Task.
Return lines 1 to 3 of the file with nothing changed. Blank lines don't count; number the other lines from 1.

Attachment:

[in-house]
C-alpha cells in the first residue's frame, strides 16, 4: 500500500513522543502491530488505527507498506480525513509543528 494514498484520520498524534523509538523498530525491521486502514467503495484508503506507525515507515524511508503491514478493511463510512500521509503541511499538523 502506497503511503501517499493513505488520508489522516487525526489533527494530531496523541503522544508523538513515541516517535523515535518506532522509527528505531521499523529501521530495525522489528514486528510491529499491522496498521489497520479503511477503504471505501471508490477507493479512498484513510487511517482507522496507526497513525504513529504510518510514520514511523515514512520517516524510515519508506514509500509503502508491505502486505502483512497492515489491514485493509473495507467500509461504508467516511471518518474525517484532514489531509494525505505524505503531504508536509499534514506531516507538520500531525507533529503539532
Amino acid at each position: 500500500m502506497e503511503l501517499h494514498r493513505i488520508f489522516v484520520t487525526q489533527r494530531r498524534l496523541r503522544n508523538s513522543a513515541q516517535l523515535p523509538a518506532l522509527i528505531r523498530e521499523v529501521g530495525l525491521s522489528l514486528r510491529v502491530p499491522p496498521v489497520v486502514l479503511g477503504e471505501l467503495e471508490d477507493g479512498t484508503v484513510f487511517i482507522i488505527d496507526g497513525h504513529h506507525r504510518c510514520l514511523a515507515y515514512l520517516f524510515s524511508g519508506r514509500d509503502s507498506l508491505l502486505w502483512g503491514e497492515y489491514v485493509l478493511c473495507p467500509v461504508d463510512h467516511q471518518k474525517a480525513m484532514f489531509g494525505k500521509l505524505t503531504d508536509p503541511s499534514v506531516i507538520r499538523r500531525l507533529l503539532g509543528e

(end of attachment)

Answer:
[in-house]
C-alpha cells in the first residue's frame, strides 16, 4: 500500500513522543502491530488505527507498506480525513509543528 494514498484520520498524534523509538523498530525491521486502514467503495484508503506507525515507515524511508503491514478493511463510512500521509503541511499538523 502506497503511503501517499493513505488520508489522516487525526489533527494530531496523541503522544508523538513515541516517535523515535518506532522509527528505531521499523529501521530495525522489528514486528510491529499491522496498521489497520479503511477503504471505501471508490477507493479512498484513510487511517482507522496507526497513525504513529504510518510514520514511523515514512520517516524510515519508506514509500509503502508491505502486505502483512497492515489491514485493509473495507467500509461504508467516511471518518474525517484532514489531509494525505505524505503531504508536509499534514506531516507538520500531525507533529503539532
Amino acid at each position: 500500500m502506497e503511503l501517499h494514498r493513505i488520508f489522516v484520520t487525526q489533527r494530531r498524534l496523541r503522544n508523538s513522543a513515541q516517535l523515535p523509538a518506532l522509527i528505531r523498530e521499523v529501521g530495525l525491521s522489528l514486528r510491529v502491530p499491522p496498521v489497520v486502514l479503511g477503504e471505501l467503495e471508490d477507493g479512498t484508503v484513510f487511517i482507522i488505527d496507526g497513525h504513529h506507525r504510518c510514520l514511523a515507515y515514512l520517516f524510515s524511508g519508506r514509500d509503502s507498506l508491505l502486505w502483512g503491514e497492515y489491514v485493509l478493511c473495507p467500509v461504508d463510512h467516511q471518518k474525517a480525513m484532514f489531509g494525505k500521509l505524505t503531504d508536509p503541511s499534514v506531516i507538520r499538523r500531525l507533529l503539532g509543528e